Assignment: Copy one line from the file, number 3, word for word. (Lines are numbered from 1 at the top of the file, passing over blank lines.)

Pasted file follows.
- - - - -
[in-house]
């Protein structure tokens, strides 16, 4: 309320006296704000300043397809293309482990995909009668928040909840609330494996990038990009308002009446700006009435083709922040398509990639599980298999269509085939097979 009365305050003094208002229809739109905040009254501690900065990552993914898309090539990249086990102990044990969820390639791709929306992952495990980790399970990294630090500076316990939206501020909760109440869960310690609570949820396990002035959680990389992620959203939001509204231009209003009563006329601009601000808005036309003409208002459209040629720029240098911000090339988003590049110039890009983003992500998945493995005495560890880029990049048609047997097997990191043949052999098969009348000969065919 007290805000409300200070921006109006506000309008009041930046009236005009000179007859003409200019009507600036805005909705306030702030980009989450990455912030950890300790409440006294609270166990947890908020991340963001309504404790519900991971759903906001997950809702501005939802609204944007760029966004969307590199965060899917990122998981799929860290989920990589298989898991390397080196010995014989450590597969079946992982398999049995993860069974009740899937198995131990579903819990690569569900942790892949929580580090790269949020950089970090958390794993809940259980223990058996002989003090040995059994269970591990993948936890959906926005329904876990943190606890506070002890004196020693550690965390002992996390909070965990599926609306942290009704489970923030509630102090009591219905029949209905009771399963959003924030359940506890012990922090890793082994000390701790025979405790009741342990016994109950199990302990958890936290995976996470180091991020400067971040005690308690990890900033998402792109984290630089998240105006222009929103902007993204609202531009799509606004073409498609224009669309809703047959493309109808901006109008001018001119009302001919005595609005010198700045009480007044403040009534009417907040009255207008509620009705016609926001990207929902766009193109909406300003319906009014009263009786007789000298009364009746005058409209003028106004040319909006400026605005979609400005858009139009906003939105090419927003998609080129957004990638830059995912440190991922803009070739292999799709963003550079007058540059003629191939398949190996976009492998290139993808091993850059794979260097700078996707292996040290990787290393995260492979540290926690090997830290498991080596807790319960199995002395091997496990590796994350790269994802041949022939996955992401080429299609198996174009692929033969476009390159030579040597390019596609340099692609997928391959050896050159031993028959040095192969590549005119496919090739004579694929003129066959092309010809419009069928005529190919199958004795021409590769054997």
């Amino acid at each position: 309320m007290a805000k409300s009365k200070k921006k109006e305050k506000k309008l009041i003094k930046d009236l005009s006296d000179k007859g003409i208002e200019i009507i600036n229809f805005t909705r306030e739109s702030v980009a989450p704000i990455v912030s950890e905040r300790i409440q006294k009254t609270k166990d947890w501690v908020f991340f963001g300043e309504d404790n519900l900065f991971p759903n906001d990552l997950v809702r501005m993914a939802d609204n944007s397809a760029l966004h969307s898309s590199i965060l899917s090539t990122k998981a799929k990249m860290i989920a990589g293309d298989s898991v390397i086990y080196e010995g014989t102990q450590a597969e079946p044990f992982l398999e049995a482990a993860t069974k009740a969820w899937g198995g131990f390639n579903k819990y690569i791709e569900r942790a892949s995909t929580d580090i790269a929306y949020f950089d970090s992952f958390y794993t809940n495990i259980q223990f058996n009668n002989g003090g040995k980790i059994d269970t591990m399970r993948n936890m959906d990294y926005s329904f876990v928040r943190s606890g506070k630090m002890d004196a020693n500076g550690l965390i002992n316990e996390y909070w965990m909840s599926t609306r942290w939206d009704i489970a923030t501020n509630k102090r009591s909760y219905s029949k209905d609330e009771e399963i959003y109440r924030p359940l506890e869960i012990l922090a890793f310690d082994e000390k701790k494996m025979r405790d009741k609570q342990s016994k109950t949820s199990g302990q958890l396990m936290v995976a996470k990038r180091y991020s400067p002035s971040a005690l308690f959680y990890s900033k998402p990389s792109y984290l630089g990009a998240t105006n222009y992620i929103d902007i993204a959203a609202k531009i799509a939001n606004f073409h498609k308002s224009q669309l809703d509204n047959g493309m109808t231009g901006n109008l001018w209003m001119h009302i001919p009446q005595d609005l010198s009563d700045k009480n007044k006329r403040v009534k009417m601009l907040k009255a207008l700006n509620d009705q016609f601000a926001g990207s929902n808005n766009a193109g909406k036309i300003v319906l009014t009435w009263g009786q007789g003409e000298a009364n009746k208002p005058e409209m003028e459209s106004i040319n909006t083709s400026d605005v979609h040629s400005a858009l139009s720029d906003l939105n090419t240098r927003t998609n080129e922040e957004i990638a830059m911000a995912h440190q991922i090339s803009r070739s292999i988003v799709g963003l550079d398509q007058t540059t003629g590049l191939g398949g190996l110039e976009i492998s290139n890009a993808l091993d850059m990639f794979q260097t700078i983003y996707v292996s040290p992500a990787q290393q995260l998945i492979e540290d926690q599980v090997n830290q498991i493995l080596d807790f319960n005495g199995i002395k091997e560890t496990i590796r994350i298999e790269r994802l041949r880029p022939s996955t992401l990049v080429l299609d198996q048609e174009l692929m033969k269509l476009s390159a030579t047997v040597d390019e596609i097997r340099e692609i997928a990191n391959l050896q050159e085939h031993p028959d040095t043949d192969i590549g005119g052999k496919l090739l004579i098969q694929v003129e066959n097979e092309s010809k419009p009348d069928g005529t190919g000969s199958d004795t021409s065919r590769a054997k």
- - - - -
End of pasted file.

């Amino acid at each position: 309320m007290a805000k409300s009365k200070k921006k109006e305050k506000k309008l009041i003094k930046d009236l005009s006296d000179k007859g003409i208002e200019i009507i600036n229809f805005t909705r306030e739109s702030v980009a989450p704000i990455v912030s950890e905040r300790i409440q006294k009254t609270k166990d947890w501690v908020f991340f963001g300043e309504d404790n519900l900065f991971p759903n906001d990552l997950v809702r501005m993914a939802d609204n944007s397809a760029l966004h969307s898309s590199i965060l899917s090539t990122k998981a799929k990249m860290i989920a990589g293309d298989s898991v390397i086990y080196e010995g014989t102990q450590a597969e079946p044990f992982l398999e049995a482990a993860t069974k009740a969820w899937g198995g131990f390639n579903k819990y690569i791709e569900r942790a892949s995909t929580d580090i790269a929306y949020f950089d970090s992952f958390y794993t809940n495990i259980q223990f058996n009668n002989g003090g040995k980790i059994d269970t591990m399970r993948n936890m959906d990294y926005s329904f876990v928040r943190s606890g506070k630090m002890d004196a020693n500076g550690l965390i002992n316990e996390y909070w965990m909840s599926t609306r942290w939206d009704i489970a923030t501020n509630k102090r009591s909760y219905s029949k209905d609330e009771e399963i959003y109440r924030p359940l506890e869960i012990l922090a890793f310690d082994e000390k701790k494996m025979r405790d009741k609570q342990s016994k109950t949820s199990g302990q958890l396990m936290v995976a996470k990038r180091y991020s400067p002035s971040a005690l308690f959680y990890s900033k998402p990389s792109y984290l630089g990009a998240t105006n222009y992620i929103d902007i993204a959203a609202k531009i799509a939001n606004f073409h498609k308002s224009q669309l809703d509204n047959g493309m109808t231009g901006n109008l001018w209003m001119h009302i001919p009446q005595d609005l010198s009563d700045k009480n007044k006329r403040v009534k009417m601009l907040k009255a207008l700006n509620d009705q016609f601000a926001g990207s929902n808005n766009a193109g909406k036309i300003v319906l009014t009435w009263g009786q007789g003409e000298a009364n009746k208002p005058e409209m003028e459209s106004i040319n909006t083709s400026d605005v979609h040629s400005a858009l139009s720029d906003l939105n090419t240098r927003t998609n080129e922040e957004i990638a830059m911000a995912h440190q991922i090339s803009r070739s292999i988003v799709g963003l550079d398509q007058t540059t003629g590049l191939g398949g190996l110039e976009i492998s290139n890009a993808l091993d850059m990639f794979q260097t700078i983003y996707v292996s040290p992500a990787q290393q995260l998945i492979e540290d926690q599980v090997n830290q498991i493995l080596d807790f319960n005495g199995i002395k091997e560890t496990i590796r994350i298999e790269r994802l041949r880029p022939s996955t992401l990049v080429l299609d198996q048609e174009l692929m033969k269509l476009s390159a030579t047997v040597d390019e596609i097997r340099e692609i997928a990191n391959l050896q050159e085939h031993p028959d040095t043949d192969i590549g005119g052999k496919l090739l004579i098969q694929v003129e066959n097979e092309s010809k419009p009348d069928g005529t190919g000969s199958d004795t021409s065919r590769a054997k």